Fool’s Mission: Asserting Open Carry Rights

There is a cottage industry afoot that entails making an amateur video of yourself or a friend asserting the right to walk down the street with a gun, but without a badge. After all, we live in a country with a 2nd amendment (the right of citizens to bear arms) and some communities drive this point home by having explicit open carry laws.

LiveLeak.com has recently staked their fame on videos submitted by yahoos, often featuring gang members or reckless youth brazenly taunting police. (“I was just walking down the street officer…minding my own business!)”. In one particularly troubling video, a guy walks into a police station wearing full body armor and carrying an AR15 assault rifle. He calls this behavior a “2nd amendment audit”. Yeah, right! By the same logic, you could test your right of peaceful assembly by surrounding a midnight girl scout campfire with gang members carrying grenade launchers, hand cuffs and duck tape.

There is no confrontation in the police station audit, but check out this video, instead…

Drop to the ground!

This is not a video about race, guns or constitutional rights. It is a video about two individuals and their girlfriends making an a*s of themselves.

It’s not the message about race that bothers me…

In this video, one protagonist is white and the other is black. But before we get into the sub-plot, let’s address the main premise… Do these guys have a constitutional right to bear arms?

Yes they do! But there is no national consensus on what it means to “bear arms”. Do they have a constitutional right to display automatic weapons as they walk down a street? That’s certainly in doubt. If so, then you could extrapolate this to a right to carry grenades and chemical bombs. Do they have a right to openly carry weapons down the streets of this particular community? Perhaps. Maybe. I don’t know.

But even if their actions are intended to assert their rights or demonstrate a bias toward black males, they are still idiots. Regardless of laws and rights, a society lives on norms of conduct, safety and behavior. Quote me all the rights that you wish; we still can’t have citizens walking down the street with assault rifles or Uzis. Unlike the police, there is no way to know if they have been adequately trained, screened for mental health, enraged by a recent incident, or simply looking for trouble.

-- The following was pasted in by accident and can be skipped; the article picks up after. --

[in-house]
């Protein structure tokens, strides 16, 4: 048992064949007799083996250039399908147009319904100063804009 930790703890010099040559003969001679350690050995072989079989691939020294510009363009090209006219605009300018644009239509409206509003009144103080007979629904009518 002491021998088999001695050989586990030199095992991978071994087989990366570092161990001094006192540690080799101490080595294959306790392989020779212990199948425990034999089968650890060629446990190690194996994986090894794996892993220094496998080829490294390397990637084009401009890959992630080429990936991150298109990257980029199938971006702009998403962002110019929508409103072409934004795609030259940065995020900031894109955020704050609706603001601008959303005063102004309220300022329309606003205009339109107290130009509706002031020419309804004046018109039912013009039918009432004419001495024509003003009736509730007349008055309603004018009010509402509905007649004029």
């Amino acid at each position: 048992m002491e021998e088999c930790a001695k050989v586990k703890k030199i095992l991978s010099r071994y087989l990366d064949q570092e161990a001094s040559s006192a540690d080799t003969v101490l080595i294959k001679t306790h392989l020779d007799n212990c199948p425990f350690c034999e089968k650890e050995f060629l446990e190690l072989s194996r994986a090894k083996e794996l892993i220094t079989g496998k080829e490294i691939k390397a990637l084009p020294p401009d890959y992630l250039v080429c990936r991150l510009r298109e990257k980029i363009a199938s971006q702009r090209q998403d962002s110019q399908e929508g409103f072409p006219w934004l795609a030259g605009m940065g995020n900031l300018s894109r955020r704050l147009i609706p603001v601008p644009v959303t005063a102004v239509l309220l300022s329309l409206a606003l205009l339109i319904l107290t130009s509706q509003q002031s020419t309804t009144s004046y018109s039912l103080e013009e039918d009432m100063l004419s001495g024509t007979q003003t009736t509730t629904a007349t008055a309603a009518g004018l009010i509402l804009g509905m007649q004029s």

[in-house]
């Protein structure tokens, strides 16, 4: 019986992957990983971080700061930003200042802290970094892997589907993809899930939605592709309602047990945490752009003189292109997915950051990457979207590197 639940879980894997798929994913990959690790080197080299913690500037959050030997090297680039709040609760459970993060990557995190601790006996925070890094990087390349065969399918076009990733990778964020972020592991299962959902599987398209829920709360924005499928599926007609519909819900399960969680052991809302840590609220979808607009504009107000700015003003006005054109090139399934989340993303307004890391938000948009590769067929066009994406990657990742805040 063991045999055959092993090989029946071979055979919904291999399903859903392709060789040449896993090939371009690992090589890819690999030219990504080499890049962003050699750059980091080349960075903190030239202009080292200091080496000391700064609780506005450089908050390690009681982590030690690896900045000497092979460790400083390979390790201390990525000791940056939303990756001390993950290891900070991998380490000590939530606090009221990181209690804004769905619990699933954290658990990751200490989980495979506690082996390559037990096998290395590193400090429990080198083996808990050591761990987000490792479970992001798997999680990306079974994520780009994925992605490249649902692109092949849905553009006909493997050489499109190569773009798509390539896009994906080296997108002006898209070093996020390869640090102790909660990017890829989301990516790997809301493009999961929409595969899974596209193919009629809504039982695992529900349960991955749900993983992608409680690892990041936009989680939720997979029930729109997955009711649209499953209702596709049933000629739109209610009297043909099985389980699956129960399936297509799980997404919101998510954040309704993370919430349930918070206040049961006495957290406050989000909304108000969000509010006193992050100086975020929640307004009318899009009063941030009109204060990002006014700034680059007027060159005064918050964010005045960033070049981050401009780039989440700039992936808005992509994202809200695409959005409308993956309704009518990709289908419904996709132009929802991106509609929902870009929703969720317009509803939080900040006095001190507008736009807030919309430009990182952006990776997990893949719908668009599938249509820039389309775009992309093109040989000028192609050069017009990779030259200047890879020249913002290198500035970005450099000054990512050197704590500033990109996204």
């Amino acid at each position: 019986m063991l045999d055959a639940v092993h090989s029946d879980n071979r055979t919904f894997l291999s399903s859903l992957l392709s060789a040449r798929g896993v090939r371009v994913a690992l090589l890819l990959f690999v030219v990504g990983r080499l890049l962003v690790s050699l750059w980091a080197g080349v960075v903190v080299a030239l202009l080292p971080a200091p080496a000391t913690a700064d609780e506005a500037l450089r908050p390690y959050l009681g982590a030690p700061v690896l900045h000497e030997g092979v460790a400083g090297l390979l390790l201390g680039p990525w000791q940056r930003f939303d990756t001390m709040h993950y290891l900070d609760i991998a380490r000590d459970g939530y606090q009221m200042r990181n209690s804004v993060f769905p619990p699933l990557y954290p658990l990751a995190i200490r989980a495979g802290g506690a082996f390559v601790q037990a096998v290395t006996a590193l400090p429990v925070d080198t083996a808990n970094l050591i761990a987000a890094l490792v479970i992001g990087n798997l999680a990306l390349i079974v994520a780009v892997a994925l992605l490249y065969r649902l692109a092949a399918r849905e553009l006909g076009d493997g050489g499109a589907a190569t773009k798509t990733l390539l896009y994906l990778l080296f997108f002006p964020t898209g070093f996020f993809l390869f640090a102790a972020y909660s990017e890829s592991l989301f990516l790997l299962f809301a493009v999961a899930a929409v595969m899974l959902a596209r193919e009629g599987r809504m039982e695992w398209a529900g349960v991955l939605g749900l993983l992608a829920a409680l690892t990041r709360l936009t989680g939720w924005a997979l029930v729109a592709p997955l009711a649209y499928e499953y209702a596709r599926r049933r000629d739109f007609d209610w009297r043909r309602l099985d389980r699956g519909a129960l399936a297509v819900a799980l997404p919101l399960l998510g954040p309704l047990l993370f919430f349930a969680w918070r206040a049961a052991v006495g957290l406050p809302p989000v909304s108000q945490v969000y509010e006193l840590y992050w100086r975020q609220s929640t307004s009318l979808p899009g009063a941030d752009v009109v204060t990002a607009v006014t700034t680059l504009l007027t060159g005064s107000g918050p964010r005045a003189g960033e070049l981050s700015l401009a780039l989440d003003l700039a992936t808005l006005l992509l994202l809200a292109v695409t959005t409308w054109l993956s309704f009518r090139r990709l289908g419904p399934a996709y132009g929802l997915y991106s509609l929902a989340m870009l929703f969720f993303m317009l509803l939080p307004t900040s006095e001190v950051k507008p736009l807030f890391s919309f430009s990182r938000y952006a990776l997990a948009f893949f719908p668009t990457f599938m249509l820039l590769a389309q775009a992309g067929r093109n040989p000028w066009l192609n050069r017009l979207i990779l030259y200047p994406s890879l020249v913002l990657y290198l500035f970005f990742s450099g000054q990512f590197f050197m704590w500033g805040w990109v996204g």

These guys are clearly jerks. But it doesn’t mean that I don’t understand their motives. I was once young, arrogant, with a chip on my shoulder, and also an idiot. Too bad that there isn’t a better way to communicate across generations and save these dolts from making the same mistakes in an effort to assert their ‘rights’.

The Narrator’s Other Message

To be fair, the accompanying article explains: “The white guy did not have a gun pulled on him, the black guy never got a chance to say anything before a gun was pulled on him.” The video shows two separate events. One in which a white man is challenged without apparent fear or violence and the other in which an officer draws a gun on a younger black man and yells for him to drop to the ground before engaging in any discussion. Is there a point here about race, balanced law enforcement and prejudice? Sure! But that doesn’t change the fact that both men are idiots.

Let’s be clear. Race is not a main point of the video. In the opening scene, a lunkhead states that he will stage a provocative exercise for “educational purposes” and to ensure that the state of Oregon does not trample on his rights. As to the race angle, there are certainly other ways to research and present sociological data. In fact, it can be done in a manner that solicits the viewer to reflect on their own bias and perhaps take action in changing perceptions and practices. But this certainly wasn’t a primary motive for the white guy wanting to demonstrate his rights. He just wanted to poke a bobcat with a sharp, flaming stick. In his book, it makes him hot stuff; a really big cheese. In my book, he demonstrates about as much sense as a soft boiled egg.

What do you think? I would particularly like to hear from some gun rights supporters. Is it reasonable to demonstrate your rights by walking down a busy street with an assault weapon?

Race Relations: Even a scholar can have a shoulder chip

Bill Maxwell-2s

Syndicated columnist, Bill Maxwell

Syndicated columnist Bill Maxwell is a writer for the Tampa Bay Times and a darn good one. His Op-Ed column appears everywhere. Although the Times choice in political cartoons conveys a subtle, hidden agenda, Maxwell’s editorials are always contemporary, thoughtful and analytical.